Walter Proost, the 42-year-old Belgian maestro who will guest-conduct the Annapolis Symphony Orchestra this weekend, may be unfamiliar to most Americans, but he has certainly been turning heads in Europe lately.
Being the first non-Italian ever engaged as the permanent conductor of an Italian orchestra may not sound like much on this side of the Atlantic, but in Italy, where parochial political hacks have had a stranglehold on the arts for generations, his appointment was a real eyebrow-raiser. It took a revolt of the populace to do it -- voters and incumbents are handing entrenched incumbents their heads all over Italy -- but Walter Proost now finds himself snugly ensconced on the Italian Riviera at the helm of the Symphony of San Remo, one of Italy's top dozen or so orchestras.
"In Europe, you never ask for a job," Mr. Proost says. "They ask you. And when San Remo asked two years ago, I said 'no' because I didn't get along with the management. But in October, when they called again and said 'Walter, please, you must
come,' I had to think about it."
After assurances that the old regime would be sacked, he signed on. "The political scandals worked to advantage here," he says. "They figured it was the right time to try something new in culture too."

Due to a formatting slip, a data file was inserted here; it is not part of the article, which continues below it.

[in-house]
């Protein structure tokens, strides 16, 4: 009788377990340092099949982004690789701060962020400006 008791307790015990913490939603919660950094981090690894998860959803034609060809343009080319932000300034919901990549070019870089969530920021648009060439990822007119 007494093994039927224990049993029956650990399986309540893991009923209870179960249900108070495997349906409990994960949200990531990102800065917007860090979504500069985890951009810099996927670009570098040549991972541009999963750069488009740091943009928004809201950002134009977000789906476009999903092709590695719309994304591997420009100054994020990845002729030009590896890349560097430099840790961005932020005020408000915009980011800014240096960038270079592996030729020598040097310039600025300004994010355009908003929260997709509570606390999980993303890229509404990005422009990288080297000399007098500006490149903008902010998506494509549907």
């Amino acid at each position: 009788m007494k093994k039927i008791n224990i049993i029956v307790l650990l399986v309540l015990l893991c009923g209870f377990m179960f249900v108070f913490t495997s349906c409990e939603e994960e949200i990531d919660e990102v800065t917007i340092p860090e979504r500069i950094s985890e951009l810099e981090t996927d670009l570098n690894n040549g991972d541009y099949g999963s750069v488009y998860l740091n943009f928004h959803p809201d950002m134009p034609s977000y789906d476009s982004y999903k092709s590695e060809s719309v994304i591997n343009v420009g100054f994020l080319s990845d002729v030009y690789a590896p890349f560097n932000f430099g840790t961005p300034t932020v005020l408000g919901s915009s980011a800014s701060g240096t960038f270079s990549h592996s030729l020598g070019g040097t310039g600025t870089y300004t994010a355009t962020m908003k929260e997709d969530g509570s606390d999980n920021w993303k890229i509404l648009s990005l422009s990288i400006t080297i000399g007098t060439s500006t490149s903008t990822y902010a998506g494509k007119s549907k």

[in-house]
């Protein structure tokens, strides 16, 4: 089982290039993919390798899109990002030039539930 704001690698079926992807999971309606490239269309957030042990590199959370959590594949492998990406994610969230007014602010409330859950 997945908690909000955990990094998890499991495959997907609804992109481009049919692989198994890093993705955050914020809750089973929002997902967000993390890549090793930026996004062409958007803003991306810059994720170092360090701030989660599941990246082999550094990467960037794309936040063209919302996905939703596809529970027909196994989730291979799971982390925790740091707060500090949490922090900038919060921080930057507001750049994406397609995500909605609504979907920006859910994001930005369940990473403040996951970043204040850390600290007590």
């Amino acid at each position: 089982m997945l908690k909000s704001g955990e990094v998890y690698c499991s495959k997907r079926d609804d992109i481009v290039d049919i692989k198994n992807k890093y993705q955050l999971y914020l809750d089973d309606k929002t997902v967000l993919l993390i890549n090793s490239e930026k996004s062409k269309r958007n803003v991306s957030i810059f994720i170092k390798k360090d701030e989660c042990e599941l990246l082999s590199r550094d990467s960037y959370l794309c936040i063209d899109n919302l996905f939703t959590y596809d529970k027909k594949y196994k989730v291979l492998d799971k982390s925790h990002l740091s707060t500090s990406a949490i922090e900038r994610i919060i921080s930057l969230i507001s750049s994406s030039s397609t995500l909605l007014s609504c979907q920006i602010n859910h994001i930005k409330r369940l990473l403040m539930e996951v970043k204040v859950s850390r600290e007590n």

So things are changing in San Remo. The orchestra is touring internationally for the first time -- it will visit the United States in 1996 -- and the city has latched onto music as a means of promoting its horticultural industry. Tour audiences are likely to receive beautiful San Remo flowers along with their concert programs!
Mr. Proost, for the first time, can hire players from other European countries if suitable Italians aren't available.
"The best ones break dates all over the world to come here," Mr. Proost laughs. "They can get paid and go on vacation at the same time!"
Bookings in Prague, Tokyo, Seoul and Mexico City have come his way since his ascension in San Remo. "I must be better than I was before," he says with a laugh.
Mr. Proost also spends two months each year with the Flemish Chamber Orchestra in his hometown of Antwerp, where his father, a band conductor, proudly attends his concerts. His wife, a musical instruments importer, is based in the Netherlands.
This weekend, he will conduct works by Bartok, Saint-Saens, Faure and Beethoven.
Mr. Proost was a disciple of Leonard Bernstein and was encouraged by him to conduct the European premiere of Bernstein's revised version of his comic opera "Candide."
Mr. Proost has begun recording other Bernstein works for Sony/Holland, a project that had the late maestro's blessing.
His "Lenny" stories are classics. They fought for hours when Mr. Proost announced his intention to substitute a single bass fiddle for the several Mr. Bernstein called for in one of the funkier interludes of his "Serenade."
"He called me every name in the book," Mr. Proost says with a laugh. "Then, all of a sudden, he hugged me and said, 'Walter, I love you and you're damn right.' "